Graduate and Postdoctoral Studies
Enfleshing the Subject: Race and Religion in the Development of Subjectivity
Friday, April 14, 2017
to 1:00 PM
226 Humanities Building
After killing Michael Brown and allowing his body to lie in the hot Ferguson sun for over four hours, Ferguson Police Officer Darren Wilson testified to the grand jury that Brown's demeanor was demonic. "It's like a demon, that's how angry he looked."
Using the demonic to (in part) describe Brown raises considerable questions about the connection between race and religion in the perception and treatment of black life. In this project, I ask about this connection, and how it conditions such encounters and treatments. Focusing on the tension between the strictures of embodiment and the open movement of the flesh, I argue that religion and race condition the subject’s emergence and development.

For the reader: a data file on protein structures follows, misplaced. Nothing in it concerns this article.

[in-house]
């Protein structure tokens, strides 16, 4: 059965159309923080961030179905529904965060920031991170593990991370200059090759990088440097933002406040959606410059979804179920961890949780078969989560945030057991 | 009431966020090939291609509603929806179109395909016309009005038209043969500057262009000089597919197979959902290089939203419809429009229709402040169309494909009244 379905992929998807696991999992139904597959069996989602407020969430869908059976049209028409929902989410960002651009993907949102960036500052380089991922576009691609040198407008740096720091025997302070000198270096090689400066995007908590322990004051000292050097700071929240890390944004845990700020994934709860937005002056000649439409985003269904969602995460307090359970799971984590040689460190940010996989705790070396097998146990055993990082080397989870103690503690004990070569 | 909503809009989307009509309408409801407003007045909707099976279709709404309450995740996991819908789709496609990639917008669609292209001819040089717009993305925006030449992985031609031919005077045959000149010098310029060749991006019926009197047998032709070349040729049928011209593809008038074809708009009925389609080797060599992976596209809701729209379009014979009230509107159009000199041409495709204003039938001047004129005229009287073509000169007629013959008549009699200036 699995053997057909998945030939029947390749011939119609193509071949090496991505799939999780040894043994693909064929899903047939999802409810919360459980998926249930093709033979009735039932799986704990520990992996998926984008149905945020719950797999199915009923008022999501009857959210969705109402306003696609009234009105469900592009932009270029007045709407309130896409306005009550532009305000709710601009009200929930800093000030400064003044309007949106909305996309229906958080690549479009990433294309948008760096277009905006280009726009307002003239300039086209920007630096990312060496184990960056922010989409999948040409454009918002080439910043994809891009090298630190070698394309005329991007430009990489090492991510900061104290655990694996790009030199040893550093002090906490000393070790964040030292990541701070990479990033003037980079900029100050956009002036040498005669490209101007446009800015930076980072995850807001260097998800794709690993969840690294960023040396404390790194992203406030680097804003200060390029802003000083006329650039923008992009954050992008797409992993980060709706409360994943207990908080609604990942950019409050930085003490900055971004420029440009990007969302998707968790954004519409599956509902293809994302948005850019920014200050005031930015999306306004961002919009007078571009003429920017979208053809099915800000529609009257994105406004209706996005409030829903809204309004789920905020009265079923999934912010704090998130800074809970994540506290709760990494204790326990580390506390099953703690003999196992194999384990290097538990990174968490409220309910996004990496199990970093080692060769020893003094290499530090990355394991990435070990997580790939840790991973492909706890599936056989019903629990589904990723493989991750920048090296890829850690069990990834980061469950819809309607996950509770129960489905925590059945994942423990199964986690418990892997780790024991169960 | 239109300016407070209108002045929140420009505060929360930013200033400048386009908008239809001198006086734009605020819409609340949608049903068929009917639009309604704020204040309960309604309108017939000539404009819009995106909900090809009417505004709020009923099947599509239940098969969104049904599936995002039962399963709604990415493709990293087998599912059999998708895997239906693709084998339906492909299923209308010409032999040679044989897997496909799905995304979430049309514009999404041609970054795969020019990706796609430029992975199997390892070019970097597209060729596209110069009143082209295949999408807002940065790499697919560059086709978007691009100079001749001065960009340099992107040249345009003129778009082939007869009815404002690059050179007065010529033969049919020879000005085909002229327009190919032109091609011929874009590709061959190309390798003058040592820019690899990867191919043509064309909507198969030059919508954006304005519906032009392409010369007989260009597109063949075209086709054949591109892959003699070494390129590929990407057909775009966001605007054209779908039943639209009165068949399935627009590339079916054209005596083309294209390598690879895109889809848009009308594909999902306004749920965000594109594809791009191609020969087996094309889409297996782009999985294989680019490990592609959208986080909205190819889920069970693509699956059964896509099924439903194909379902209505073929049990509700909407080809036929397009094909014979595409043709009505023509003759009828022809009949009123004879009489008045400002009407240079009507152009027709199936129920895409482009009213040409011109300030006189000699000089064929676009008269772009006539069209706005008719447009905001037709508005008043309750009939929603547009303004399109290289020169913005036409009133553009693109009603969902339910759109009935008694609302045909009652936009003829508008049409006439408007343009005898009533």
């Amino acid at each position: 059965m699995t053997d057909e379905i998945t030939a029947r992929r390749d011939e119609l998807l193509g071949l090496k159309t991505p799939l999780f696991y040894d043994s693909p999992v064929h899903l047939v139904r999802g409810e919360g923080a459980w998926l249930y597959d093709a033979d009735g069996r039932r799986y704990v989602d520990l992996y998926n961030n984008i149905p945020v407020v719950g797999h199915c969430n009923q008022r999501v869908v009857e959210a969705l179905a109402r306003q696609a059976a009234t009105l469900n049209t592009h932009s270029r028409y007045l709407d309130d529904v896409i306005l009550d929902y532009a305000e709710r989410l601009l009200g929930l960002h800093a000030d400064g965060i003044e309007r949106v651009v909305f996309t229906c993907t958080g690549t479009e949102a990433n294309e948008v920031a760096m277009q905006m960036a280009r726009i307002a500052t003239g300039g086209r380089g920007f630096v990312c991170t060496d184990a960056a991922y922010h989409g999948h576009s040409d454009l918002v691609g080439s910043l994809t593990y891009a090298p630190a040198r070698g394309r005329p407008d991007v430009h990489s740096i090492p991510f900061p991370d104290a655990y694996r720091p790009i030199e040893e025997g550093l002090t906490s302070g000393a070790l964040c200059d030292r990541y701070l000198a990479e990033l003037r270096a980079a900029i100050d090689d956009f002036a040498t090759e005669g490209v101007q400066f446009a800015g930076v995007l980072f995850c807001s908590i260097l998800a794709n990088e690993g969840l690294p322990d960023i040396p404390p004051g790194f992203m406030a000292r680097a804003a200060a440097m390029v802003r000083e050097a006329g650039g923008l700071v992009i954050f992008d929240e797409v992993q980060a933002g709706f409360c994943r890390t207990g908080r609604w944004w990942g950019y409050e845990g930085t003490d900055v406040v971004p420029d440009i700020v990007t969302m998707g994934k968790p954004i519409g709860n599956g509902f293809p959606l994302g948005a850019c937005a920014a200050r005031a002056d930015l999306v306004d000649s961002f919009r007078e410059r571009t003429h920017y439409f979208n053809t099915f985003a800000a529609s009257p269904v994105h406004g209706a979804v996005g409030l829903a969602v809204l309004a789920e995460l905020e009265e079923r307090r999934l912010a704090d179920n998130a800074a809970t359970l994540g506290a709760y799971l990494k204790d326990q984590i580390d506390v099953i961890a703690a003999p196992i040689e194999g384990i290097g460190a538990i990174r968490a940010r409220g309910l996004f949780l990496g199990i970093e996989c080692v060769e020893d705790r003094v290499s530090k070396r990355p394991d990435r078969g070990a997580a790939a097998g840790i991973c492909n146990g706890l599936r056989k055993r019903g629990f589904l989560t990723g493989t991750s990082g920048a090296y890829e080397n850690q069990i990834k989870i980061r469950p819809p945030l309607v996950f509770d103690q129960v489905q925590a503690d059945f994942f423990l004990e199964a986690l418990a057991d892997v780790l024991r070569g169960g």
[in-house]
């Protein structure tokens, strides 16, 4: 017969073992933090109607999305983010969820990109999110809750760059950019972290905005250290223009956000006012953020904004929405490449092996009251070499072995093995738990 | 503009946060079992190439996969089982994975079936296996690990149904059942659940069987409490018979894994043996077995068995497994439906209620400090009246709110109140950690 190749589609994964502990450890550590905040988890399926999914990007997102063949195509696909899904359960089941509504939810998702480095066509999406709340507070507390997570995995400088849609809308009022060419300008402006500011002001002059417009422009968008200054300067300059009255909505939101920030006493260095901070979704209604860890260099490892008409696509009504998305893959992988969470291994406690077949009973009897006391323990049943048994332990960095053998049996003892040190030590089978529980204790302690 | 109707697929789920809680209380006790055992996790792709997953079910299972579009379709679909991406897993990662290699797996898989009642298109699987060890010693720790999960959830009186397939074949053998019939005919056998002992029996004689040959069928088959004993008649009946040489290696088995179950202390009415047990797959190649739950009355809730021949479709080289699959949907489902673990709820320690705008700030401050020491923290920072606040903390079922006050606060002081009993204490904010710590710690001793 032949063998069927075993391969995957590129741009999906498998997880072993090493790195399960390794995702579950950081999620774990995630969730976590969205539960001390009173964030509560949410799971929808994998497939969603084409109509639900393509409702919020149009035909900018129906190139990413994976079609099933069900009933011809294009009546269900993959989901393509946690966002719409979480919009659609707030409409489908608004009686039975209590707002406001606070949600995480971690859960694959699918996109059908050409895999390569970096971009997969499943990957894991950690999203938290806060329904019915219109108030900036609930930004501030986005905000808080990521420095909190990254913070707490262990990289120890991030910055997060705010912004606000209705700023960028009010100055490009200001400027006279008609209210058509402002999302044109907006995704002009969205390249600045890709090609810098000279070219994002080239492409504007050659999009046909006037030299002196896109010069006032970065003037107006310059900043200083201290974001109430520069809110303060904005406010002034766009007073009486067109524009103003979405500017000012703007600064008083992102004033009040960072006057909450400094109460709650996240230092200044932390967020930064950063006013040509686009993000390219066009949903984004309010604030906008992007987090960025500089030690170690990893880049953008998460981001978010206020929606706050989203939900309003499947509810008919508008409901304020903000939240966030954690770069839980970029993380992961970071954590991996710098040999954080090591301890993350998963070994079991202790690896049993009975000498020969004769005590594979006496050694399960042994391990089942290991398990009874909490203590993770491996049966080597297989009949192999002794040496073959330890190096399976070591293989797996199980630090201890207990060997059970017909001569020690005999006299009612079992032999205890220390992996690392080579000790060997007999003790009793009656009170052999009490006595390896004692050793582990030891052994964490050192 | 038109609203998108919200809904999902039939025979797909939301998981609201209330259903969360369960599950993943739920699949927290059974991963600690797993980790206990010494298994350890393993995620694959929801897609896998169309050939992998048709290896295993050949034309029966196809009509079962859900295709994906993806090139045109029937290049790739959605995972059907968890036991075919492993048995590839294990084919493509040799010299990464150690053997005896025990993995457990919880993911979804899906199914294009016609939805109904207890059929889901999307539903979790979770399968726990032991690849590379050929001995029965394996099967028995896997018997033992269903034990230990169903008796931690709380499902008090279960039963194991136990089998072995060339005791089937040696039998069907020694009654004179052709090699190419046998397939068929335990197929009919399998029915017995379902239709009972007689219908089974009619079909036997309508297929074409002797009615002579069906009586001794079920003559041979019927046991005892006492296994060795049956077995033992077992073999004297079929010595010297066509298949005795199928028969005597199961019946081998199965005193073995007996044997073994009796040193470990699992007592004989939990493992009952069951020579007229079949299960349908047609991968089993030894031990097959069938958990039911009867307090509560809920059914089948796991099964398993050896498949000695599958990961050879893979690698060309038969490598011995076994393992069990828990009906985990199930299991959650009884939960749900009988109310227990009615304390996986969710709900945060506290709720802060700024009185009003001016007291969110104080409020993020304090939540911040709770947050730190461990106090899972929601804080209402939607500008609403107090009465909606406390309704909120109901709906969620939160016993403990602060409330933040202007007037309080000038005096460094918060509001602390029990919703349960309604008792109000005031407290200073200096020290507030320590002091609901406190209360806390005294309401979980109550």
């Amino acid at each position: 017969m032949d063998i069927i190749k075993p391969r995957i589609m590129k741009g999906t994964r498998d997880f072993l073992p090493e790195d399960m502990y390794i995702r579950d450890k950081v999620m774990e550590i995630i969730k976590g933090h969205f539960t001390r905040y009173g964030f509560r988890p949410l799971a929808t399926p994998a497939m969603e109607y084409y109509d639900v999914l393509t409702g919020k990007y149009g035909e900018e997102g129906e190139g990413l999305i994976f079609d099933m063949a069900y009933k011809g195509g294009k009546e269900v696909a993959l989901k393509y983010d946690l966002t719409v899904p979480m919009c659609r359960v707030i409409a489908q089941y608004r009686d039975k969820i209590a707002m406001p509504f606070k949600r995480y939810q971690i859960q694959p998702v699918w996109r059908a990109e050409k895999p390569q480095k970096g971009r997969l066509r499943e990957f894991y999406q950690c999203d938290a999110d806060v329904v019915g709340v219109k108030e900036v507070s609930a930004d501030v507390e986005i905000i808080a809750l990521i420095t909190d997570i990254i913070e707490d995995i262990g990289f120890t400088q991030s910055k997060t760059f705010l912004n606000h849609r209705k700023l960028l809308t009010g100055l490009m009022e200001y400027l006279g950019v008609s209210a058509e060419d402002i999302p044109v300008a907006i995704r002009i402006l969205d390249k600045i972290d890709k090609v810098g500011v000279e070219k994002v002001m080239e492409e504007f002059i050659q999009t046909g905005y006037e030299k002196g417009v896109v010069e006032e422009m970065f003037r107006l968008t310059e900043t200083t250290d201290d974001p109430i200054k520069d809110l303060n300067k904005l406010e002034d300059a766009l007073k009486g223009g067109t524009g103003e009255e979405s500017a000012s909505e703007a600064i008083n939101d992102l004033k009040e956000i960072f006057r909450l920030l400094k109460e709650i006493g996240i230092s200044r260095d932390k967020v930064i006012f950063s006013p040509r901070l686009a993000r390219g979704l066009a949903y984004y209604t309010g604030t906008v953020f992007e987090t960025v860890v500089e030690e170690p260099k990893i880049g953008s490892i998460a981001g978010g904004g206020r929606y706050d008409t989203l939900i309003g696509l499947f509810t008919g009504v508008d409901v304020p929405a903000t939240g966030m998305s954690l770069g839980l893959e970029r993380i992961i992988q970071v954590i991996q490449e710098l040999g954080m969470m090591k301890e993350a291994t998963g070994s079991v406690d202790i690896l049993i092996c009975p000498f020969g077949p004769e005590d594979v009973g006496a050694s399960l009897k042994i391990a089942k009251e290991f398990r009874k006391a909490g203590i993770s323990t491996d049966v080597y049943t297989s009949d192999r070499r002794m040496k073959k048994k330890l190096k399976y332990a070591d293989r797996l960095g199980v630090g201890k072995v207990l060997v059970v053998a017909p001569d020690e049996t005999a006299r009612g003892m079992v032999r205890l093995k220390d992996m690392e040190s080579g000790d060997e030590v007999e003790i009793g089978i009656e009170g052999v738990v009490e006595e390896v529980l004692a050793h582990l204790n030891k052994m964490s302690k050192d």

I will show that, while they are often explored through rational, representational, and discursive approaches, when refracted through the tension of enfleshment (that is, the tension between the body and the flesh), religion and race also speak to felt engagements and encounters that cannot fully be captured by thought alone. In other words, religion and race condition the subject’s emergence and development because they speak to an excess, to that which is “beyond” the conscious operations of subjective life.